Jonathan, I’ve been at a place for several years now where I’m not even willing to use the term “blessings” to describe my undeserved good fortune of health, family and plenty, or any other suggestion that my bounty is due to God’s _will_. I refuse that logic because I refuse the ugly corollary that the reason other people do not have my fortunate health, family and plenty is because God doesn’t will it for them. Some concepts of grace might square this circle, long as we exclude God’s will, as though He’s picking the winners and losers. (I’ve been meaning forever to fully flesh out these thoughts in a post.)

  32. This article and associated commentary has focused mainly on personal religiousity and personal wealth. I believe that the wealth the Lord has in mind is more communal, and stems not from special blessings but rather as a natural consequence of a society choosing to live in accordance with gospel principles. The increased wealth that accompanies societal repentance in the Book of Mormon is a good example.
    When we consider the huge overhead we pay for crime and lack of trust this principle becomes clear. Consider the cumulative costs of police, courts, jails, prisons, attorneys, insurance, vaults, locks, security services etc. I believe we spend about 1/3 of our GDP on these sad institutions. Suppose instead we could invest that money in education, health, infrastructure, and personal development. We would be immediately much richer as a society. So, yes I believe in the gospel of prosperity, but at a community level and as a natural result of living at a higher level.

  33. Been around too many GAs to think they were wealthy. Remember Pres. Benson with holes in his suits looking like a missionary hoping the suit will make it until he gets home. Don’t get me wrong there are some who are. But I don’t see GAs as wealthy and I’m not sure most people do. So I’m not sure I buy the premise. Now I do think Stake Presidents sometimes get called a tad too frequently from the wealth group but that might also have something to do with free time. I don’t know.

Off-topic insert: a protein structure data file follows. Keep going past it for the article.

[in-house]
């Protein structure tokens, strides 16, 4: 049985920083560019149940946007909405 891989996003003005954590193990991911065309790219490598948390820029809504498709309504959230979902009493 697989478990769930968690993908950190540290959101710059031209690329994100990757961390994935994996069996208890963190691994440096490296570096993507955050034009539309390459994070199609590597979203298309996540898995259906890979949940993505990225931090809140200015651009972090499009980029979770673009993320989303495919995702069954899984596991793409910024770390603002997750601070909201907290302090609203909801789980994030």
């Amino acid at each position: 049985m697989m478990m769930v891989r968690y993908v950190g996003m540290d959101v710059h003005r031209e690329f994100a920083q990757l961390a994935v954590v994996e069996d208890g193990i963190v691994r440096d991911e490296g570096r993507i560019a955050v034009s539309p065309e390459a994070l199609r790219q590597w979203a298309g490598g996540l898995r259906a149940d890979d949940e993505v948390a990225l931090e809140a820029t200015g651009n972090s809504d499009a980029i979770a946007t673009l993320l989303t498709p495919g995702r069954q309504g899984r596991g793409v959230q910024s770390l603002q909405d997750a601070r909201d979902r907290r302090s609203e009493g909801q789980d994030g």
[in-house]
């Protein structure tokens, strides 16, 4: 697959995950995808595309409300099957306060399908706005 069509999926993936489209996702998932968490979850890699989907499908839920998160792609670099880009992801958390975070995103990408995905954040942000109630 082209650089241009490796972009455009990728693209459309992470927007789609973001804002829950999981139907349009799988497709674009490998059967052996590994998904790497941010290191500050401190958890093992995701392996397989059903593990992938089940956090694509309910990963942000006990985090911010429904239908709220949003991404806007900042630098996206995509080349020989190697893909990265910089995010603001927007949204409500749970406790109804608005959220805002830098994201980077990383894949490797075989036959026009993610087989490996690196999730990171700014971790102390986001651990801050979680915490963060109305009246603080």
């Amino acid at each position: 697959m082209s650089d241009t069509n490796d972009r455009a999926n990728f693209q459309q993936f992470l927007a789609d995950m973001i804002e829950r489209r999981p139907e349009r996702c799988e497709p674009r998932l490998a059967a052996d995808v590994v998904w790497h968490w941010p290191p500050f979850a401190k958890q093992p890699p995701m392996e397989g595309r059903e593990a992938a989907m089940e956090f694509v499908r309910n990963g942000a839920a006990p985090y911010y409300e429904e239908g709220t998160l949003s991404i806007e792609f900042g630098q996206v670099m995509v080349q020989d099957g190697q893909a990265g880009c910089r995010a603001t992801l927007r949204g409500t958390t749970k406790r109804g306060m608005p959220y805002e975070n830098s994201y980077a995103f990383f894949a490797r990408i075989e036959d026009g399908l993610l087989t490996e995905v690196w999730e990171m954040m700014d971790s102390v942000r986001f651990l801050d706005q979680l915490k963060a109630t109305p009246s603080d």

The Nephite pride cycle suggests that there are some practical effects at a community level leading to economic success. However the key thing every seminary student learned was that if there was wealth this was a bad thing and led the people astray. That is rather than seeing wealth as a sign of righteousness it seems a test those doing well have to deal with and usually deal with poorly. i.e. the common Mormon view seems to see it at best in very ambiguous terms with two sides. Most people I talk with along the Wasatch Front (outside of those trying to get as wealthy as fast as they can) tend to assume the wealthy have problems. i.e. it’s less a sign of righteousness than a sign of a problem. I’ve heard this enough that I’m kind of surprised at the prosperity gospel bit.

    That said, as I mentioned, there is a small group who clearly do want wealth. I’m not sure they buy into the prosperity gospel but they certainly self-justify and rationalize often unethical behavior. We’ve all met people like that and I think everyone looks so askance at them as a kind of illustrative moral failing that I’m shocked people think them representative of Mormon belief.

    Now all that said I agree that wealth doesn’t inherently corrupt. I think those who see wealth and automatically assume sin (which I think is far more common than prosperity gospel thinking) are also sinning. President Benson, as I recall, condemned that common tendency in Mormondom as well. I can’t speak of course to the rich areas of the eastern US or even California having not lived there. I’m just reflecting the common views I hear here in Utah.